John Denver sang, “rocky mou’un high”; Diana Ross and the Temptations sang, “ain’t no mou’un high enough.” All across the country, Americans drop t’s to the back of their throats (called a glottal stop)—but Utahns, with their “Wasatch Mou’uns,” seem to get the most grief for it.
BYU linguistics professor David S. Eddington (BA ’86) recently published studies on Utah’s glottal stop in words like mountain (mou’un) and kitten (ki’un) in American Speech. “It’s not the t-dropping that’s interesting,” Eddington says of the Utah dialect. “What’s interesting is what happens after that sound.” Utahns release the vowel after the t through their mouths instead of their noses. But they’re not alone. Linguists have noted the same oral vowel release in California, New Jersey, and elsewhere.
Why, then, does Utah get so much attention for it? BYU linguistics assistant professor Wendy Baker Smemoe (BA ’91) says many Americans may look down on Utah English because they perceive Utah as backward and rural. “Utah seems really rural compared to places like Southern California,” she says, and “Americans always rank rural [language] varieties lower than urban varieties.”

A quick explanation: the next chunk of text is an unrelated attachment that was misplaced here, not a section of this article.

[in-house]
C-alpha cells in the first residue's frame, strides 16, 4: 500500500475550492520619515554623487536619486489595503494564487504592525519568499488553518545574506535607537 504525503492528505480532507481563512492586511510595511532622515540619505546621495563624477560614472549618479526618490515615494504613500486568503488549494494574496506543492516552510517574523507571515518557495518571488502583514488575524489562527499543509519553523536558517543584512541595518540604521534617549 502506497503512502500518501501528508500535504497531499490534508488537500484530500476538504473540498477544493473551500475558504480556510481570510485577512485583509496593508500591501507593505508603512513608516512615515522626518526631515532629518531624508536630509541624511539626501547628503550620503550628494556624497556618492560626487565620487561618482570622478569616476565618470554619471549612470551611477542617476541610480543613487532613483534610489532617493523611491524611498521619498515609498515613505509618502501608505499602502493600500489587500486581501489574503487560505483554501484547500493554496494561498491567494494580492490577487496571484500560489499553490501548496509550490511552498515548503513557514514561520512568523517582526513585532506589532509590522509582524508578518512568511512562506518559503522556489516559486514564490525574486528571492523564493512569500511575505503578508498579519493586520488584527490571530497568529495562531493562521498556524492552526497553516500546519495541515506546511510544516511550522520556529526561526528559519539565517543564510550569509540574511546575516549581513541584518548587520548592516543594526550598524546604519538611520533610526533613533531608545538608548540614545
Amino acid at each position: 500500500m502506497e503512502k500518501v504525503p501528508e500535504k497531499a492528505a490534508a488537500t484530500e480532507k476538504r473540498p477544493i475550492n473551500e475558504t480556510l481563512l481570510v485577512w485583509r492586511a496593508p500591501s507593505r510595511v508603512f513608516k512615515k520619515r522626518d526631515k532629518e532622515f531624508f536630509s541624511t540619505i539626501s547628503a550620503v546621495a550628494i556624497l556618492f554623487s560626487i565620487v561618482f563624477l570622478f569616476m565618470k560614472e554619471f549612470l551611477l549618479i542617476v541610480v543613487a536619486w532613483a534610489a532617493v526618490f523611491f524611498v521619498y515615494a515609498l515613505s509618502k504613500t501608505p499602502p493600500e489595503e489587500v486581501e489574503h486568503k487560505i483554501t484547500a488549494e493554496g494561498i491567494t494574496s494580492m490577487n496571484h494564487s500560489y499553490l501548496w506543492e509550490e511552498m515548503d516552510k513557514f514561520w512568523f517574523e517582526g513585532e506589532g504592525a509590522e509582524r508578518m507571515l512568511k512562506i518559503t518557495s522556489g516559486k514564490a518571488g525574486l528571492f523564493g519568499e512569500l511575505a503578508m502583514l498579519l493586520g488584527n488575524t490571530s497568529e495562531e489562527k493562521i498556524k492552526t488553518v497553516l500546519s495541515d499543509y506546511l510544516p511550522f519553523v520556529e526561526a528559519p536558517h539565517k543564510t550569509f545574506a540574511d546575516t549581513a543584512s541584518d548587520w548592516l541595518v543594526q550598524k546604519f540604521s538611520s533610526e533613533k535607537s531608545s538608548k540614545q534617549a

Common Utah vowel mergers like fail–fell (“Did you fell your test?”), cord–card (“Flarida Arange Bowl”), and feel–fill (“It’s the rill dill.”) also show up in the Northeast and South. “New Yorkers right now say ‘harrible,’ which is a cord-card merger,” says Smemoe. “But because we have positive feelings about the Northeast, we don’t think it’s weird.” Eddington adds, “I’ve tried to look for a characteristic that’s just in Utah, and I haven’t found one yet.”
Just where did the so-called “Utah-isms” originate? Some, like pro-predicate do (“You ski much?” “I used to do.”), came from English immigrants. Former BYU professor David F. Bowie was one of the first to research the Utah dialect in great depth and says Utah’s mix of northeastern vocabulary and southern accent are also remnants of the LDS migration. “The way you speak reflects a connection with where you’re from and how you grew up,” says Bowie. “People should be unafraid to talk however they want to.”
Not Just American Fark
Is Utah English really all that different? BYU linguistics professors David S. Eddington (BA ’86) and Wendy Baker Smemoe (BA ’91) offer their take on Utah dialect stereotypes.
Warsh for Wash: typical of rural American English; found in Utah but not prevalent.
Crick for Creek: ditto.
Skull for School: typical of younger Utah speakers, but originated in Southern California. Thank you, surfers.
Melk for Milk: typical of Utah dialect; it’s uncommon in Standard American English to relax a vowel before l. Gotcha, Utahns.
Mondee for Monday: feature of older Utahns’ speech, but also typical of southern American English.
Hembook for Hymnbook: similar to the pin-pen merger in southern American English.